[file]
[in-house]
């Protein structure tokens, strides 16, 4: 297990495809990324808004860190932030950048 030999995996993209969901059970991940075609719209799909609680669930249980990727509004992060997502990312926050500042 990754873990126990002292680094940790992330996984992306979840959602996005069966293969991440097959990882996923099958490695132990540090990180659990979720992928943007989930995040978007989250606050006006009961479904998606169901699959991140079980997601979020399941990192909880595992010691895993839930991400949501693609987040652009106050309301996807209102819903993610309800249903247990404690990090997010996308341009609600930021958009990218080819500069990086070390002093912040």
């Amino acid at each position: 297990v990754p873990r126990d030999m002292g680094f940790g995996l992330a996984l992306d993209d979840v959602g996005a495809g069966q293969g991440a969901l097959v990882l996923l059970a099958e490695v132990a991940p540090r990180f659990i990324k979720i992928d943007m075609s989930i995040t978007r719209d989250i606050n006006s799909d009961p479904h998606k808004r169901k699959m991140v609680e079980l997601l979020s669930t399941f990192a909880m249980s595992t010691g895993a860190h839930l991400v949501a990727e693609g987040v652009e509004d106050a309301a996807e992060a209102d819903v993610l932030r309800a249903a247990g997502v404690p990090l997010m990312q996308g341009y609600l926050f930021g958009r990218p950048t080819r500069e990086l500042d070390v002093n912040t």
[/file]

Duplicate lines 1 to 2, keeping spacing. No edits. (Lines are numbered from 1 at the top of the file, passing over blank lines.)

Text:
[in-house]
């Protein structure tokens, strides 16, 4: 297990495809990324808004860190932030950048 030999995996993209969901059970991940075609719209799909609680669930249980990727509004992060997502990312926050500042 990754873990126990002292680094940790992330996984992306979840959602996005069966293969991440097959990882996923099958490695132990540090990180659990979720992928943007989930995040978007989250606050006006009961479904998606169901699959991140079980997601979020399941990192909880595992010691895993839930991400949501693609987040652009106050309301996807209102819903993610309800249903247990404690990090997010996308341009609600930021958009990218080819500069990086070390002093912040």